With a prototype of the pensions dashboard due in March 2017, thoughts are turning to what this could look like. The stated aim of the project is to create a workable dashboard that allows users to view all their pensions in one place. But with such a proliferation and variety of users, a one size fits all dashboard is not going to solve the problems it was set up to address. The industry is officiating over a crisis with people simply not saving enough for their retirement and this should be front of mind for those developing the customer access capability.
Personalisation will be key to an effective proposition. Different users will require different solutions. Some may have a number of different pension pots, built up over a number of years, so their needs will be relatively complex. Without a comprehensive breakdown of how each fund is performing, as well as how they are forecast to perform and a ‘big picture’ view of their overall pot, their collective savings will be hard to manage.
Others will have simpler needs – those who have remained at the same company for a number of years or who are just starting out will have less need of a blow by blow account of their savings to date. Either way though, users’ journeys for the dashboard should be segmented according to number of customer segments to ensure the experience is meaningful for them.
However, the world of retirement saving is evolving. It is becoming less about pensions per se and more about generalised saving, whether through ISAs, or other, less conventional, routes. For some individuals, property too can form an important part of their financial plans for retirement. These will all need to be incorporated into any dashboard worth its salt, as will the state pension.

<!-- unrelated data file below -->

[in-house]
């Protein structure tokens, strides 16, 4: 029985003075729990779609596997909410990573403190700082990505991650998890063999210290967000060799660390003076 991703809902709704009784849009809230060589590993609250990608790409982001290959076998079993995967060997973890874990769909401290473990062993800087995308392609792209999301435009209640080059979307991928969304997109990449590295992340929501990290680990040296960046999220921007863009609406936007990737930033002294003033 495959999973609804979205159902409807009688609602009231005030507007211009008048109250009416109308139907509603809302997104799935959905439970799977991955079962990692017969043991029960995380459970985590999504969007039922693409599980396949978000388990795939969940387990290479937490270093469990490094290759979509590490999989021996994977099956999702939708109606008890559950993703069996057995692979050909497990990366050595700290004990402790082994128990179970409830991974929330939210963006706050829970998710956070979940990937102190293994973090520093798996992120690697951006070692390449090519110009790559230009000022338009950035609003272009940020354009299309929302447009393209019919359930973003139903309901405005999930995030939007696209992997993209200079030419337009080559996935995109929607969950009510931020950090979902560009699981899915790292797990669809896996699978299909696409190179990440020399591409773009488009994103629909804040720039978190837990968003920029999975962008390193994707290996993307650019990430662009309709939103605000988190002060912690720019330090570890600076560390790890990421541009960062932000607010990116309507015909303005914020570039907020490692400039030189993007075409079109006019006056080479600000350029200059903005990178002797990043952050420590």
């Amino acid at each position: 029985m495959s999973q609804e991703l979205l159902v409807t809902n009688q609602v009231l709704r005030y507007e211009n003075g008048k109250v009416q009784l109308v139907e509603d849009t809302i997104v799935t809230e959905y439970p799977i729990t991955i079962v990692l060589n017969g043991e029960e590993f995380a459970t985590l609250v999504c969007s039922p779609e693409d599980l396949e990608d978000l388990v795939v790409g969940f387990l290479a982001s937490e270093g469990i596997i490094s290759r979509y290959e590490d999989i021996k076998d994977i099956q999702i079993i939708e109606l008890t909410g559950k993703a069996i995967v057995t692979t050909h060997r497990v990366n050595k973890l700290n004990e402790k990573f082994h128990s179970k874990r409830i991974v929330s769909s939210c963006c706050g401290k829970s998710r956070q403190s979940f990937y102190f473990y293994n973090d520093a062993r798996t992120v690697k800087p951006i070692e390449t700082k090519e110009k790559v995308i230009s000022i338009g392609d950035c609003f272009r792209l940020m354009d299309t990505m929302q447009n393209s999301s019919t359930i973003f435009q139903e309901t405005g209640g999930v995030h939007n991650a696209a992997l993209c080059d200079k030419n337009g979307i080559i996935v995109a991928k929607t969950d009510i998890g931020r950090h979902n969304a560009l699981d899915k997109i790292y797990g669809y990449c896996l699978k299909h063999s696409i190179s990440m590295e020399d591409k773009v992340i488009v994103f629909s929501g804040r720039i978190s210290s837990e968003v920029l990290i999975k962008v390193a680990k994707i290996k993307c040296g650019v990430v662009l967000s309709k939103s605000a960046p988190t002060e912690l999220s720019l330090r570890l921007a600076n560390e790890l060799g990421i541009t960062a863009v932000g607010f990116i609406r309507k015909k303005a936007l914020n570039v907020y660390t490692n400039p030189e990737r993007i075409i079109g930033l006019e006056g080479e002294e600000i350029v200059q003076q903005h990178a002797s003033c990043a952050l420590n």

In a similar vein, users are increasingly managing their finances ‘on the move’ via apps, to such an extent that November 2016 saw smartphone usage overtake PC usage for the first time . A dashboard must be optimised to allow users not just to view it, but fully interact with it via mobile devices.
But why not take the concept even further? Built correctly, the dashboard could be a powerful tool that enables savers to really take responsibility for their savings in a way that hasn’t been possible before. The dashboard could give users the opportunity to fully engage with the myriad of real-time data available. While a static breakdown of how much you have saved towards retirement is useful, an interactive dashboard could offer real insight, for example, into how well individual stocks are performing within a pension fund, and how they are forecast to do over set periods of time.
The data from the dashboard could also be used to reflect the users’ ethical and social preferences. With environmental, social and corporate governance (ESG) in pension funds coming under the microscope, users could be able to view at a glance just how ethical the funds are that they are investing in – and if necessary make changes so that their investments are more aligned with their personal beliefs. Equally, technologies like gamification can be employed to get users fully engaged with the dashboard.
Additions of this kind would of course be ambitious. The Swedish version of the pensions dashboard allows you to simulate the impact on an individual’s income of retirement of varying their retirement age and there are plans underfoot in the Netherlands to introduce similar functionality. However, overall, existing dashboards around the world tend to remain static representations of what is in an individual’s pension pot to date.
Employing these strategies would also help address the savings crisis currently blighting the industry. If we can create a dashboard that allows pension account holders to fully engage with both their savings and their financial futures, this could transform the health of savers and of the industry as a whole.